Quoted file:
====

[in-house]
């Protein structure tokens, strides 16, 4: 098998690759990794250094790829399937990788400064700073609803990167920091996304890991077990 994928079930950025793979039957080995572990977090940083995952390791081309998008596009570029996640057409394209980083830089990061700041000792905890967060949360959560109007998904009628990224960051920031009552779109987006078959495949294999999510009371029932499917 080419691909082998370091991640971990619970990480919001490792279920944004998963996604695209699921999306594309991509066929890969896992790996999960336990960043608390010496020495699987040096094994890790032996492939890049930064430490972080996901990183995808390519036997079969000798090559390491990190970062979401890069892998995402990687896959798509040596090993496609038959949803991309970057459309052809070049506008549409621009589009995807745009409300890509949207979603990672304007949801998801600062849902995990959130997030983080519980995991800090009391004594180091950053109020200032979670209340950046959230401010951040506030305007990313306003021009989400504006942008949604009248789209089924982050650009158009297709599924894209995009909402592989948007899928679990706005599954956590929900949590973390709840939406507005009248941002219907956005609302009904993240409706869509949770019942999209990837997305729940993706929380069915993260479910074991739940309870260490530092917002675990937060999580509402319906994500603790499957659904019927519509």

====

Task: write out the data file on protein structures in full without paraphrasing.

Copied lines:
[in-house]
């Protein structure tokens, strides 16, 4: 098998690759990794250094790829399937990788400064700073609803990167920091996304890991077990 994928079930950025793979039957080995572990977090940083995952390791081309998008596009570029996640057409394209980083830089990061700041000792905890967060949360959560109007998904009628990224960051920031009552779109987006078959495949294999999510009371029932499917 080419691909082998370091991640971990619970990480919001490792279920944004998963996604695209699921999306594309991509066929890969896992790996999960336990960043608390010496020495699987040096094994890790032996492939890049930064430490972080996901990183995808390519036997079969000798090559390491990190970062979401890069892998995402990687896959798509040596090993496609038959949803991309970057459309052809070049506008549409621009589009995807745009409300890509949207979603990672304007949801998801600062849902995990959130997030983080519980995991800090009391004594180091950053109020200032979670209340950046959230401010951040506030305007990313306003021009989400504006942008949604009248789209089924982050650009158009297709599924894209995009909402592989948007899928679990706005599954956590929900949590973390709840939406507005009248941002219907956005609302009904993240409706869509949770019942999209990837997305729940993706929380069915993260479910074991739940309870260490530092917002675990937060999580509402319906994500603790499957659904019927519509």